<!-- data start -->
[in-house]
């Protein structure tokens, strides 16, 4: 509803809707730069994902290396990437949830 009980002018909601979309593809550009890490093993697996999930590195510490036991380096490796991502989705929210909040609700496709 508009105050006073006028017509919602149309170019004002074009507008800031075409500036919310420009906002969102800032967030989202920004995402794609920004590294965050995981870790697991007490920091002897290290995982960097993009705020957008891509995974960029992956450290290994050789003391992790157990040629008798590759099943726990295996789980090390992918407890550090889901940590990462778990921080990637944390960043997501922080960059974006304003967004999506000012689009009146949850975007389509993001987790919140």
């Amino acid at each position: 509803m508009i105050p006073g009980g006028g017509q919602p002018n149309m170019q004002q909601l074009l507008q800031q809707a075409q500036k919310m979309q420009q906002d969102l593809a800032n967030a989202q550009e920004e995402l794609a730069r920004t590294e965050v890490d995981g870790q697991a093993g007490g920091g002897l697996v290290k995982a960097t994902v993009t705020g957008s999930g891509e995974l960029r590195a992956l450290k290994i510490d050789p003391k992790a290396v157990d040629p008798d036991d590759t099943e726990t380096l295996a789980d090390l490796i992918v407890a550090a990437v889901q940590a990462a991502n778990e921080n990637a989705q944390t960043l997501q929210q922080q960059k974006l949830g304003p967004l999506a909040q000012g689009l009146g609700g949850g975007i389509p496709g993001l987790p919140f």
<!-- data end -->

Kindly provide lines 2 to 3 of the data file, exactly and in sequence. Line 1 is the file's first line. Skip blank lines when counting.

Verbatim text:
């Protein structure tokens, strides 16, 4: 509803809707730069994902290396990437949830 009980002018909601979309593809550009890490093993697996999930590195510490036991380096490796991502989705929210909040609700496709 508009105050006073006028017509919602149309170019004002074009507008800031075409500036919310420009906002969102800032967030989202920004995402794609920004590294965050995981870790697991007490920091002897290290995982960097993009705020957008891509995974960029992956450290290994050789003391992790157990040629008798590759099943726990295996789980090390992918407890550090889901940590990462778990921080990637944390960043997501922080960059974006304003967004999506000012689009009146949850975007389509993001987790919140």
């Amino acid at each position: 509803m508009i105050p006073g009980g006028g017509q919602p002018n149309m170019q004002q909601l074009l507008q800031q809707a075409q500036k919310m979309q420009q906002d969102l593809a800032n967030a989202q550009e920004e995402l794609a730069r920004t590294e965050v890490d995981g870790q697991a093993g007490g920091g002897l697996v290290k995982a960097t994902v993009t705020g957008s999930g891509e995974l960029r590195a992956l450290k290994i510490d050789p003391k992790a290396v157990d040629p008798d036991d590759t099943e726990t380096l295996a789980d090390l490796i992918v407890a550090a990437v889901q940590a990462a991502n778990e921080n990637a989705q944390t960043l997501q929210q922080q960059k974006l949830g304003p967004l999506a909040q000012g689009l009146g609700g949850g975007i389509p496709g993001l987790p919140f």